Given its status as the world’s largest oil producer, it is perhaps unsurprising that Saudi Arabia is also a leading centre for energy-related research and development (R&D). The Saudi Arabian Oil Company (Saudi Aramco) has undertaken a major expansion of its research activities in recent years, with a focus on producing cleaner fuels, reducing carbon emissions and improving extraction rates. Foreign firms have been applying experimental technologies to extraction in the Kingdom, as well as opening research centres there.
R&D ACTIVITIES: In 2009 Saudi Aramco established the King Abdullah University of Science and Technology in Thuwal on the Red Sea coast. The university operates a clean combustion research centre, in addition to other research focused on non-energy issues, as well as partnerships in fields like energy and water with international universities, like Peking University, Oxford and Stanford. As Patrick van Daele, CEO of Shell in Saudi Arabia, told OBG, “The petrochemicals industry is an excellent example of how Saudi Arabia can diversify its economy and create jobs by keeping more of the value-added process within the Kingdom.”
In Saudi Arabia, Saudi Aramco also directly operates two wholly owned research centres, both in Dhahran. The first is its Advanced Research Centre at the Exploration and Petroleum Engineering Centre, which concentrates on upstream activities. Next is the Research and Development Centre, which focuses on three key areas: removing sulphur from crude, the production of clean fuels and managing the release of carbon.
In 2011 Chevron and Saudi Aramco signed a five-year R&D agreement that includes a project for mitigating iron sulphide build-up in production wells. In January 2014 US oil services firm Halliburton and Saudi Aramco inaugurated a new research centre at King Fahd University of Petroleum and Minerals that focuses on improving productivity at conventional and unconventional reservoirs. Since 20016 fellow oil services firm Schlumberger has operated a Carbonate Research Centre in Dhahran that focuses on carbonate petrophysics, stimulating production from carbonate reservoirs and improving recovery. “The research community here has worked hard to develop local expertise that makes Saudi Arabia an attractive location for foreign firms working in oil and gas, refining and petrochemicals, power, water treatment and advanced computing,” Halim Hawid Redhwi, CEO of Dhahran Techno Valley, told OBG.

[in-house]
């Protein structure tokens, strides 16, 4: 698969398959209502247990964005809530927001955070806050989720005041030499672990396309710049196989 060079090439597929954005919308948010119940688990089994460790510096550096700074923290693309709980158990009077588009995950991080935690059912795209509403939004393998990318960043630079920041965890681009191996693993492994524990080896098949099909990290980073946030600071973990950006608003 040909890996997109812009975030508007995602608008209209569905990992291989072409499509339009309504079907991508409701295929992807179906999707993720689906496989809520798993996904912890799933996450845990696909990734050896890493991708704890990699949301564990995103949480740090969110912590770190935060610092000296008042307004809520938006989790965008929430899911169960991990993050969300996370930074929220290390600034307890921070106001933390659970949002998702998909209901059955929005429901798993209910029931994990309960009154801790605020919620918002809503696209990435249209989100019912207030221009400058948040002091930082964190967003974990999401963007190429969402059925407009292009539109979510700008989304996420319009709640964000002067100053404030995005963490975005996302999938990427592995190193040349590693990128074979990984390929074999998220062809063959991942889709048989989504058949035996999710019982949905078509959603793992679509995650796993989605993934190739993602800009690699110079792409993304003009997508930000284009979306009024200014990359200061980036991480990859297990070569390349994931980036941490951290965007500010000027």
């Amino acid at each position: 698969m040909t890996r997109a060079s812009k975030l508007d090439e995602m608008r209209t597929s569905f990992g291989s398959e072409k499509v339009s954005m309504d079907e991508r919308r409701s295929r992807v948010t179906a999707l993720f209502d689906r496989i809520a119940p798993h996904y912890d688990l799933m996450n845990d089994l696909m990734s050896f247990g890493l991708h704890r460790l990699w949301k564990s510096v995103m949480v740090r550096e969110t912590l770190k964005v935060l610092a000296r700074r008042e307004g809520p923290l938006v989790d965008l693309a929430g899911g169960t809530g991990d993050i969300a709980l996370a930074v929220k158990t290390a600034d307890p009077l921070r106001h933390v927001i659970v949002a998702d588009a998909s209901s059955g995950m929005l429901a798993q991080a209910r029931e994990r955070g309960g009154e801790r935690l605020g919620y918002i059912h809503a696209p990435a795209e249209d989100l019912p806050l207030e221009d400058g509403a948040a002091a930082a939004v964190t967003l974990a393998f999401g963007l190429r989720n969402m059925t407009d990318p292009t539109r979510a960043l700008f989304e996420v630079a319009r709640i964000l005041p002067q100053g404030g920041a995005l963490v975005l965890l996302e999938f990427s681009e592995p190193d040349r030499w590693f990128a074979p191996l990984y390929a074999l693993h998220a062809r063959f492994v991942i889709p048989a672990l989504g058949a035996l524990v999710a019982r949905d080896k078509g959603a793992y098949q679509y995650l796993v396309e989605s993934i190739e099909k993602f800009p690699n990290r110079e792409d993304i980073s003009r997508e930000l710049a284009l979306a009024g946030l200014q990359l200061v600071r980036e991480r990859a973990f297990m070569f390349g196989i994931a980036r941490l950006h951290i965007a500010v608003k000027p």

INTERNATIONAL NETWORK: Saudi Aramco has also worked to establish a global research network. In 2012 it opened its first global research centre at Delft University of Technology in the Netherlands. In December 2013 it inaugurated the first of three planned centres in the US. The facility is located in Cambridge, Massachusetts, which is home to several leading universities, and will conduct research in several areas, including reservoir modelling and boosting crude extraction rates. The remaining two centres, to be opened in 2014, will be located in Detroit and Houston. The Detroit facility will concentrate on next-generation liquid fuels and managing carbon emissions, while the Houston centre will have a range of upstream-focused research.
In January 2013 the company signed an agreement with the Korea Advanced Institute of Science and Technology for an institute in South Korea, with a focus on reducing or capturing carbon dioxide emissions from fuels. Two months later in March Saudi Aramco opened a fuel research centre in France in collaboration with French energy research institute IFP Energies Nouvelles.
EXPERIMENTING: Energy firms are putting new technologies to the test on the ground. One major examples of this is taking place in the Neutral Zone on the Saudi-Kuwait border, where since 2009 Chevron has been applying steam-flooding techniques to the zone’s Wafra field to boost extraction of extra-heavy oil reserves. The company believes it could allow for half or more of the reservoir to be extracted, compared to 5-10% using conventional technology. Results from the project so far have reportedly been encouraging. If successful, this project could help open the door for the recovery of large volumes of extra heavy oil elsewhere.
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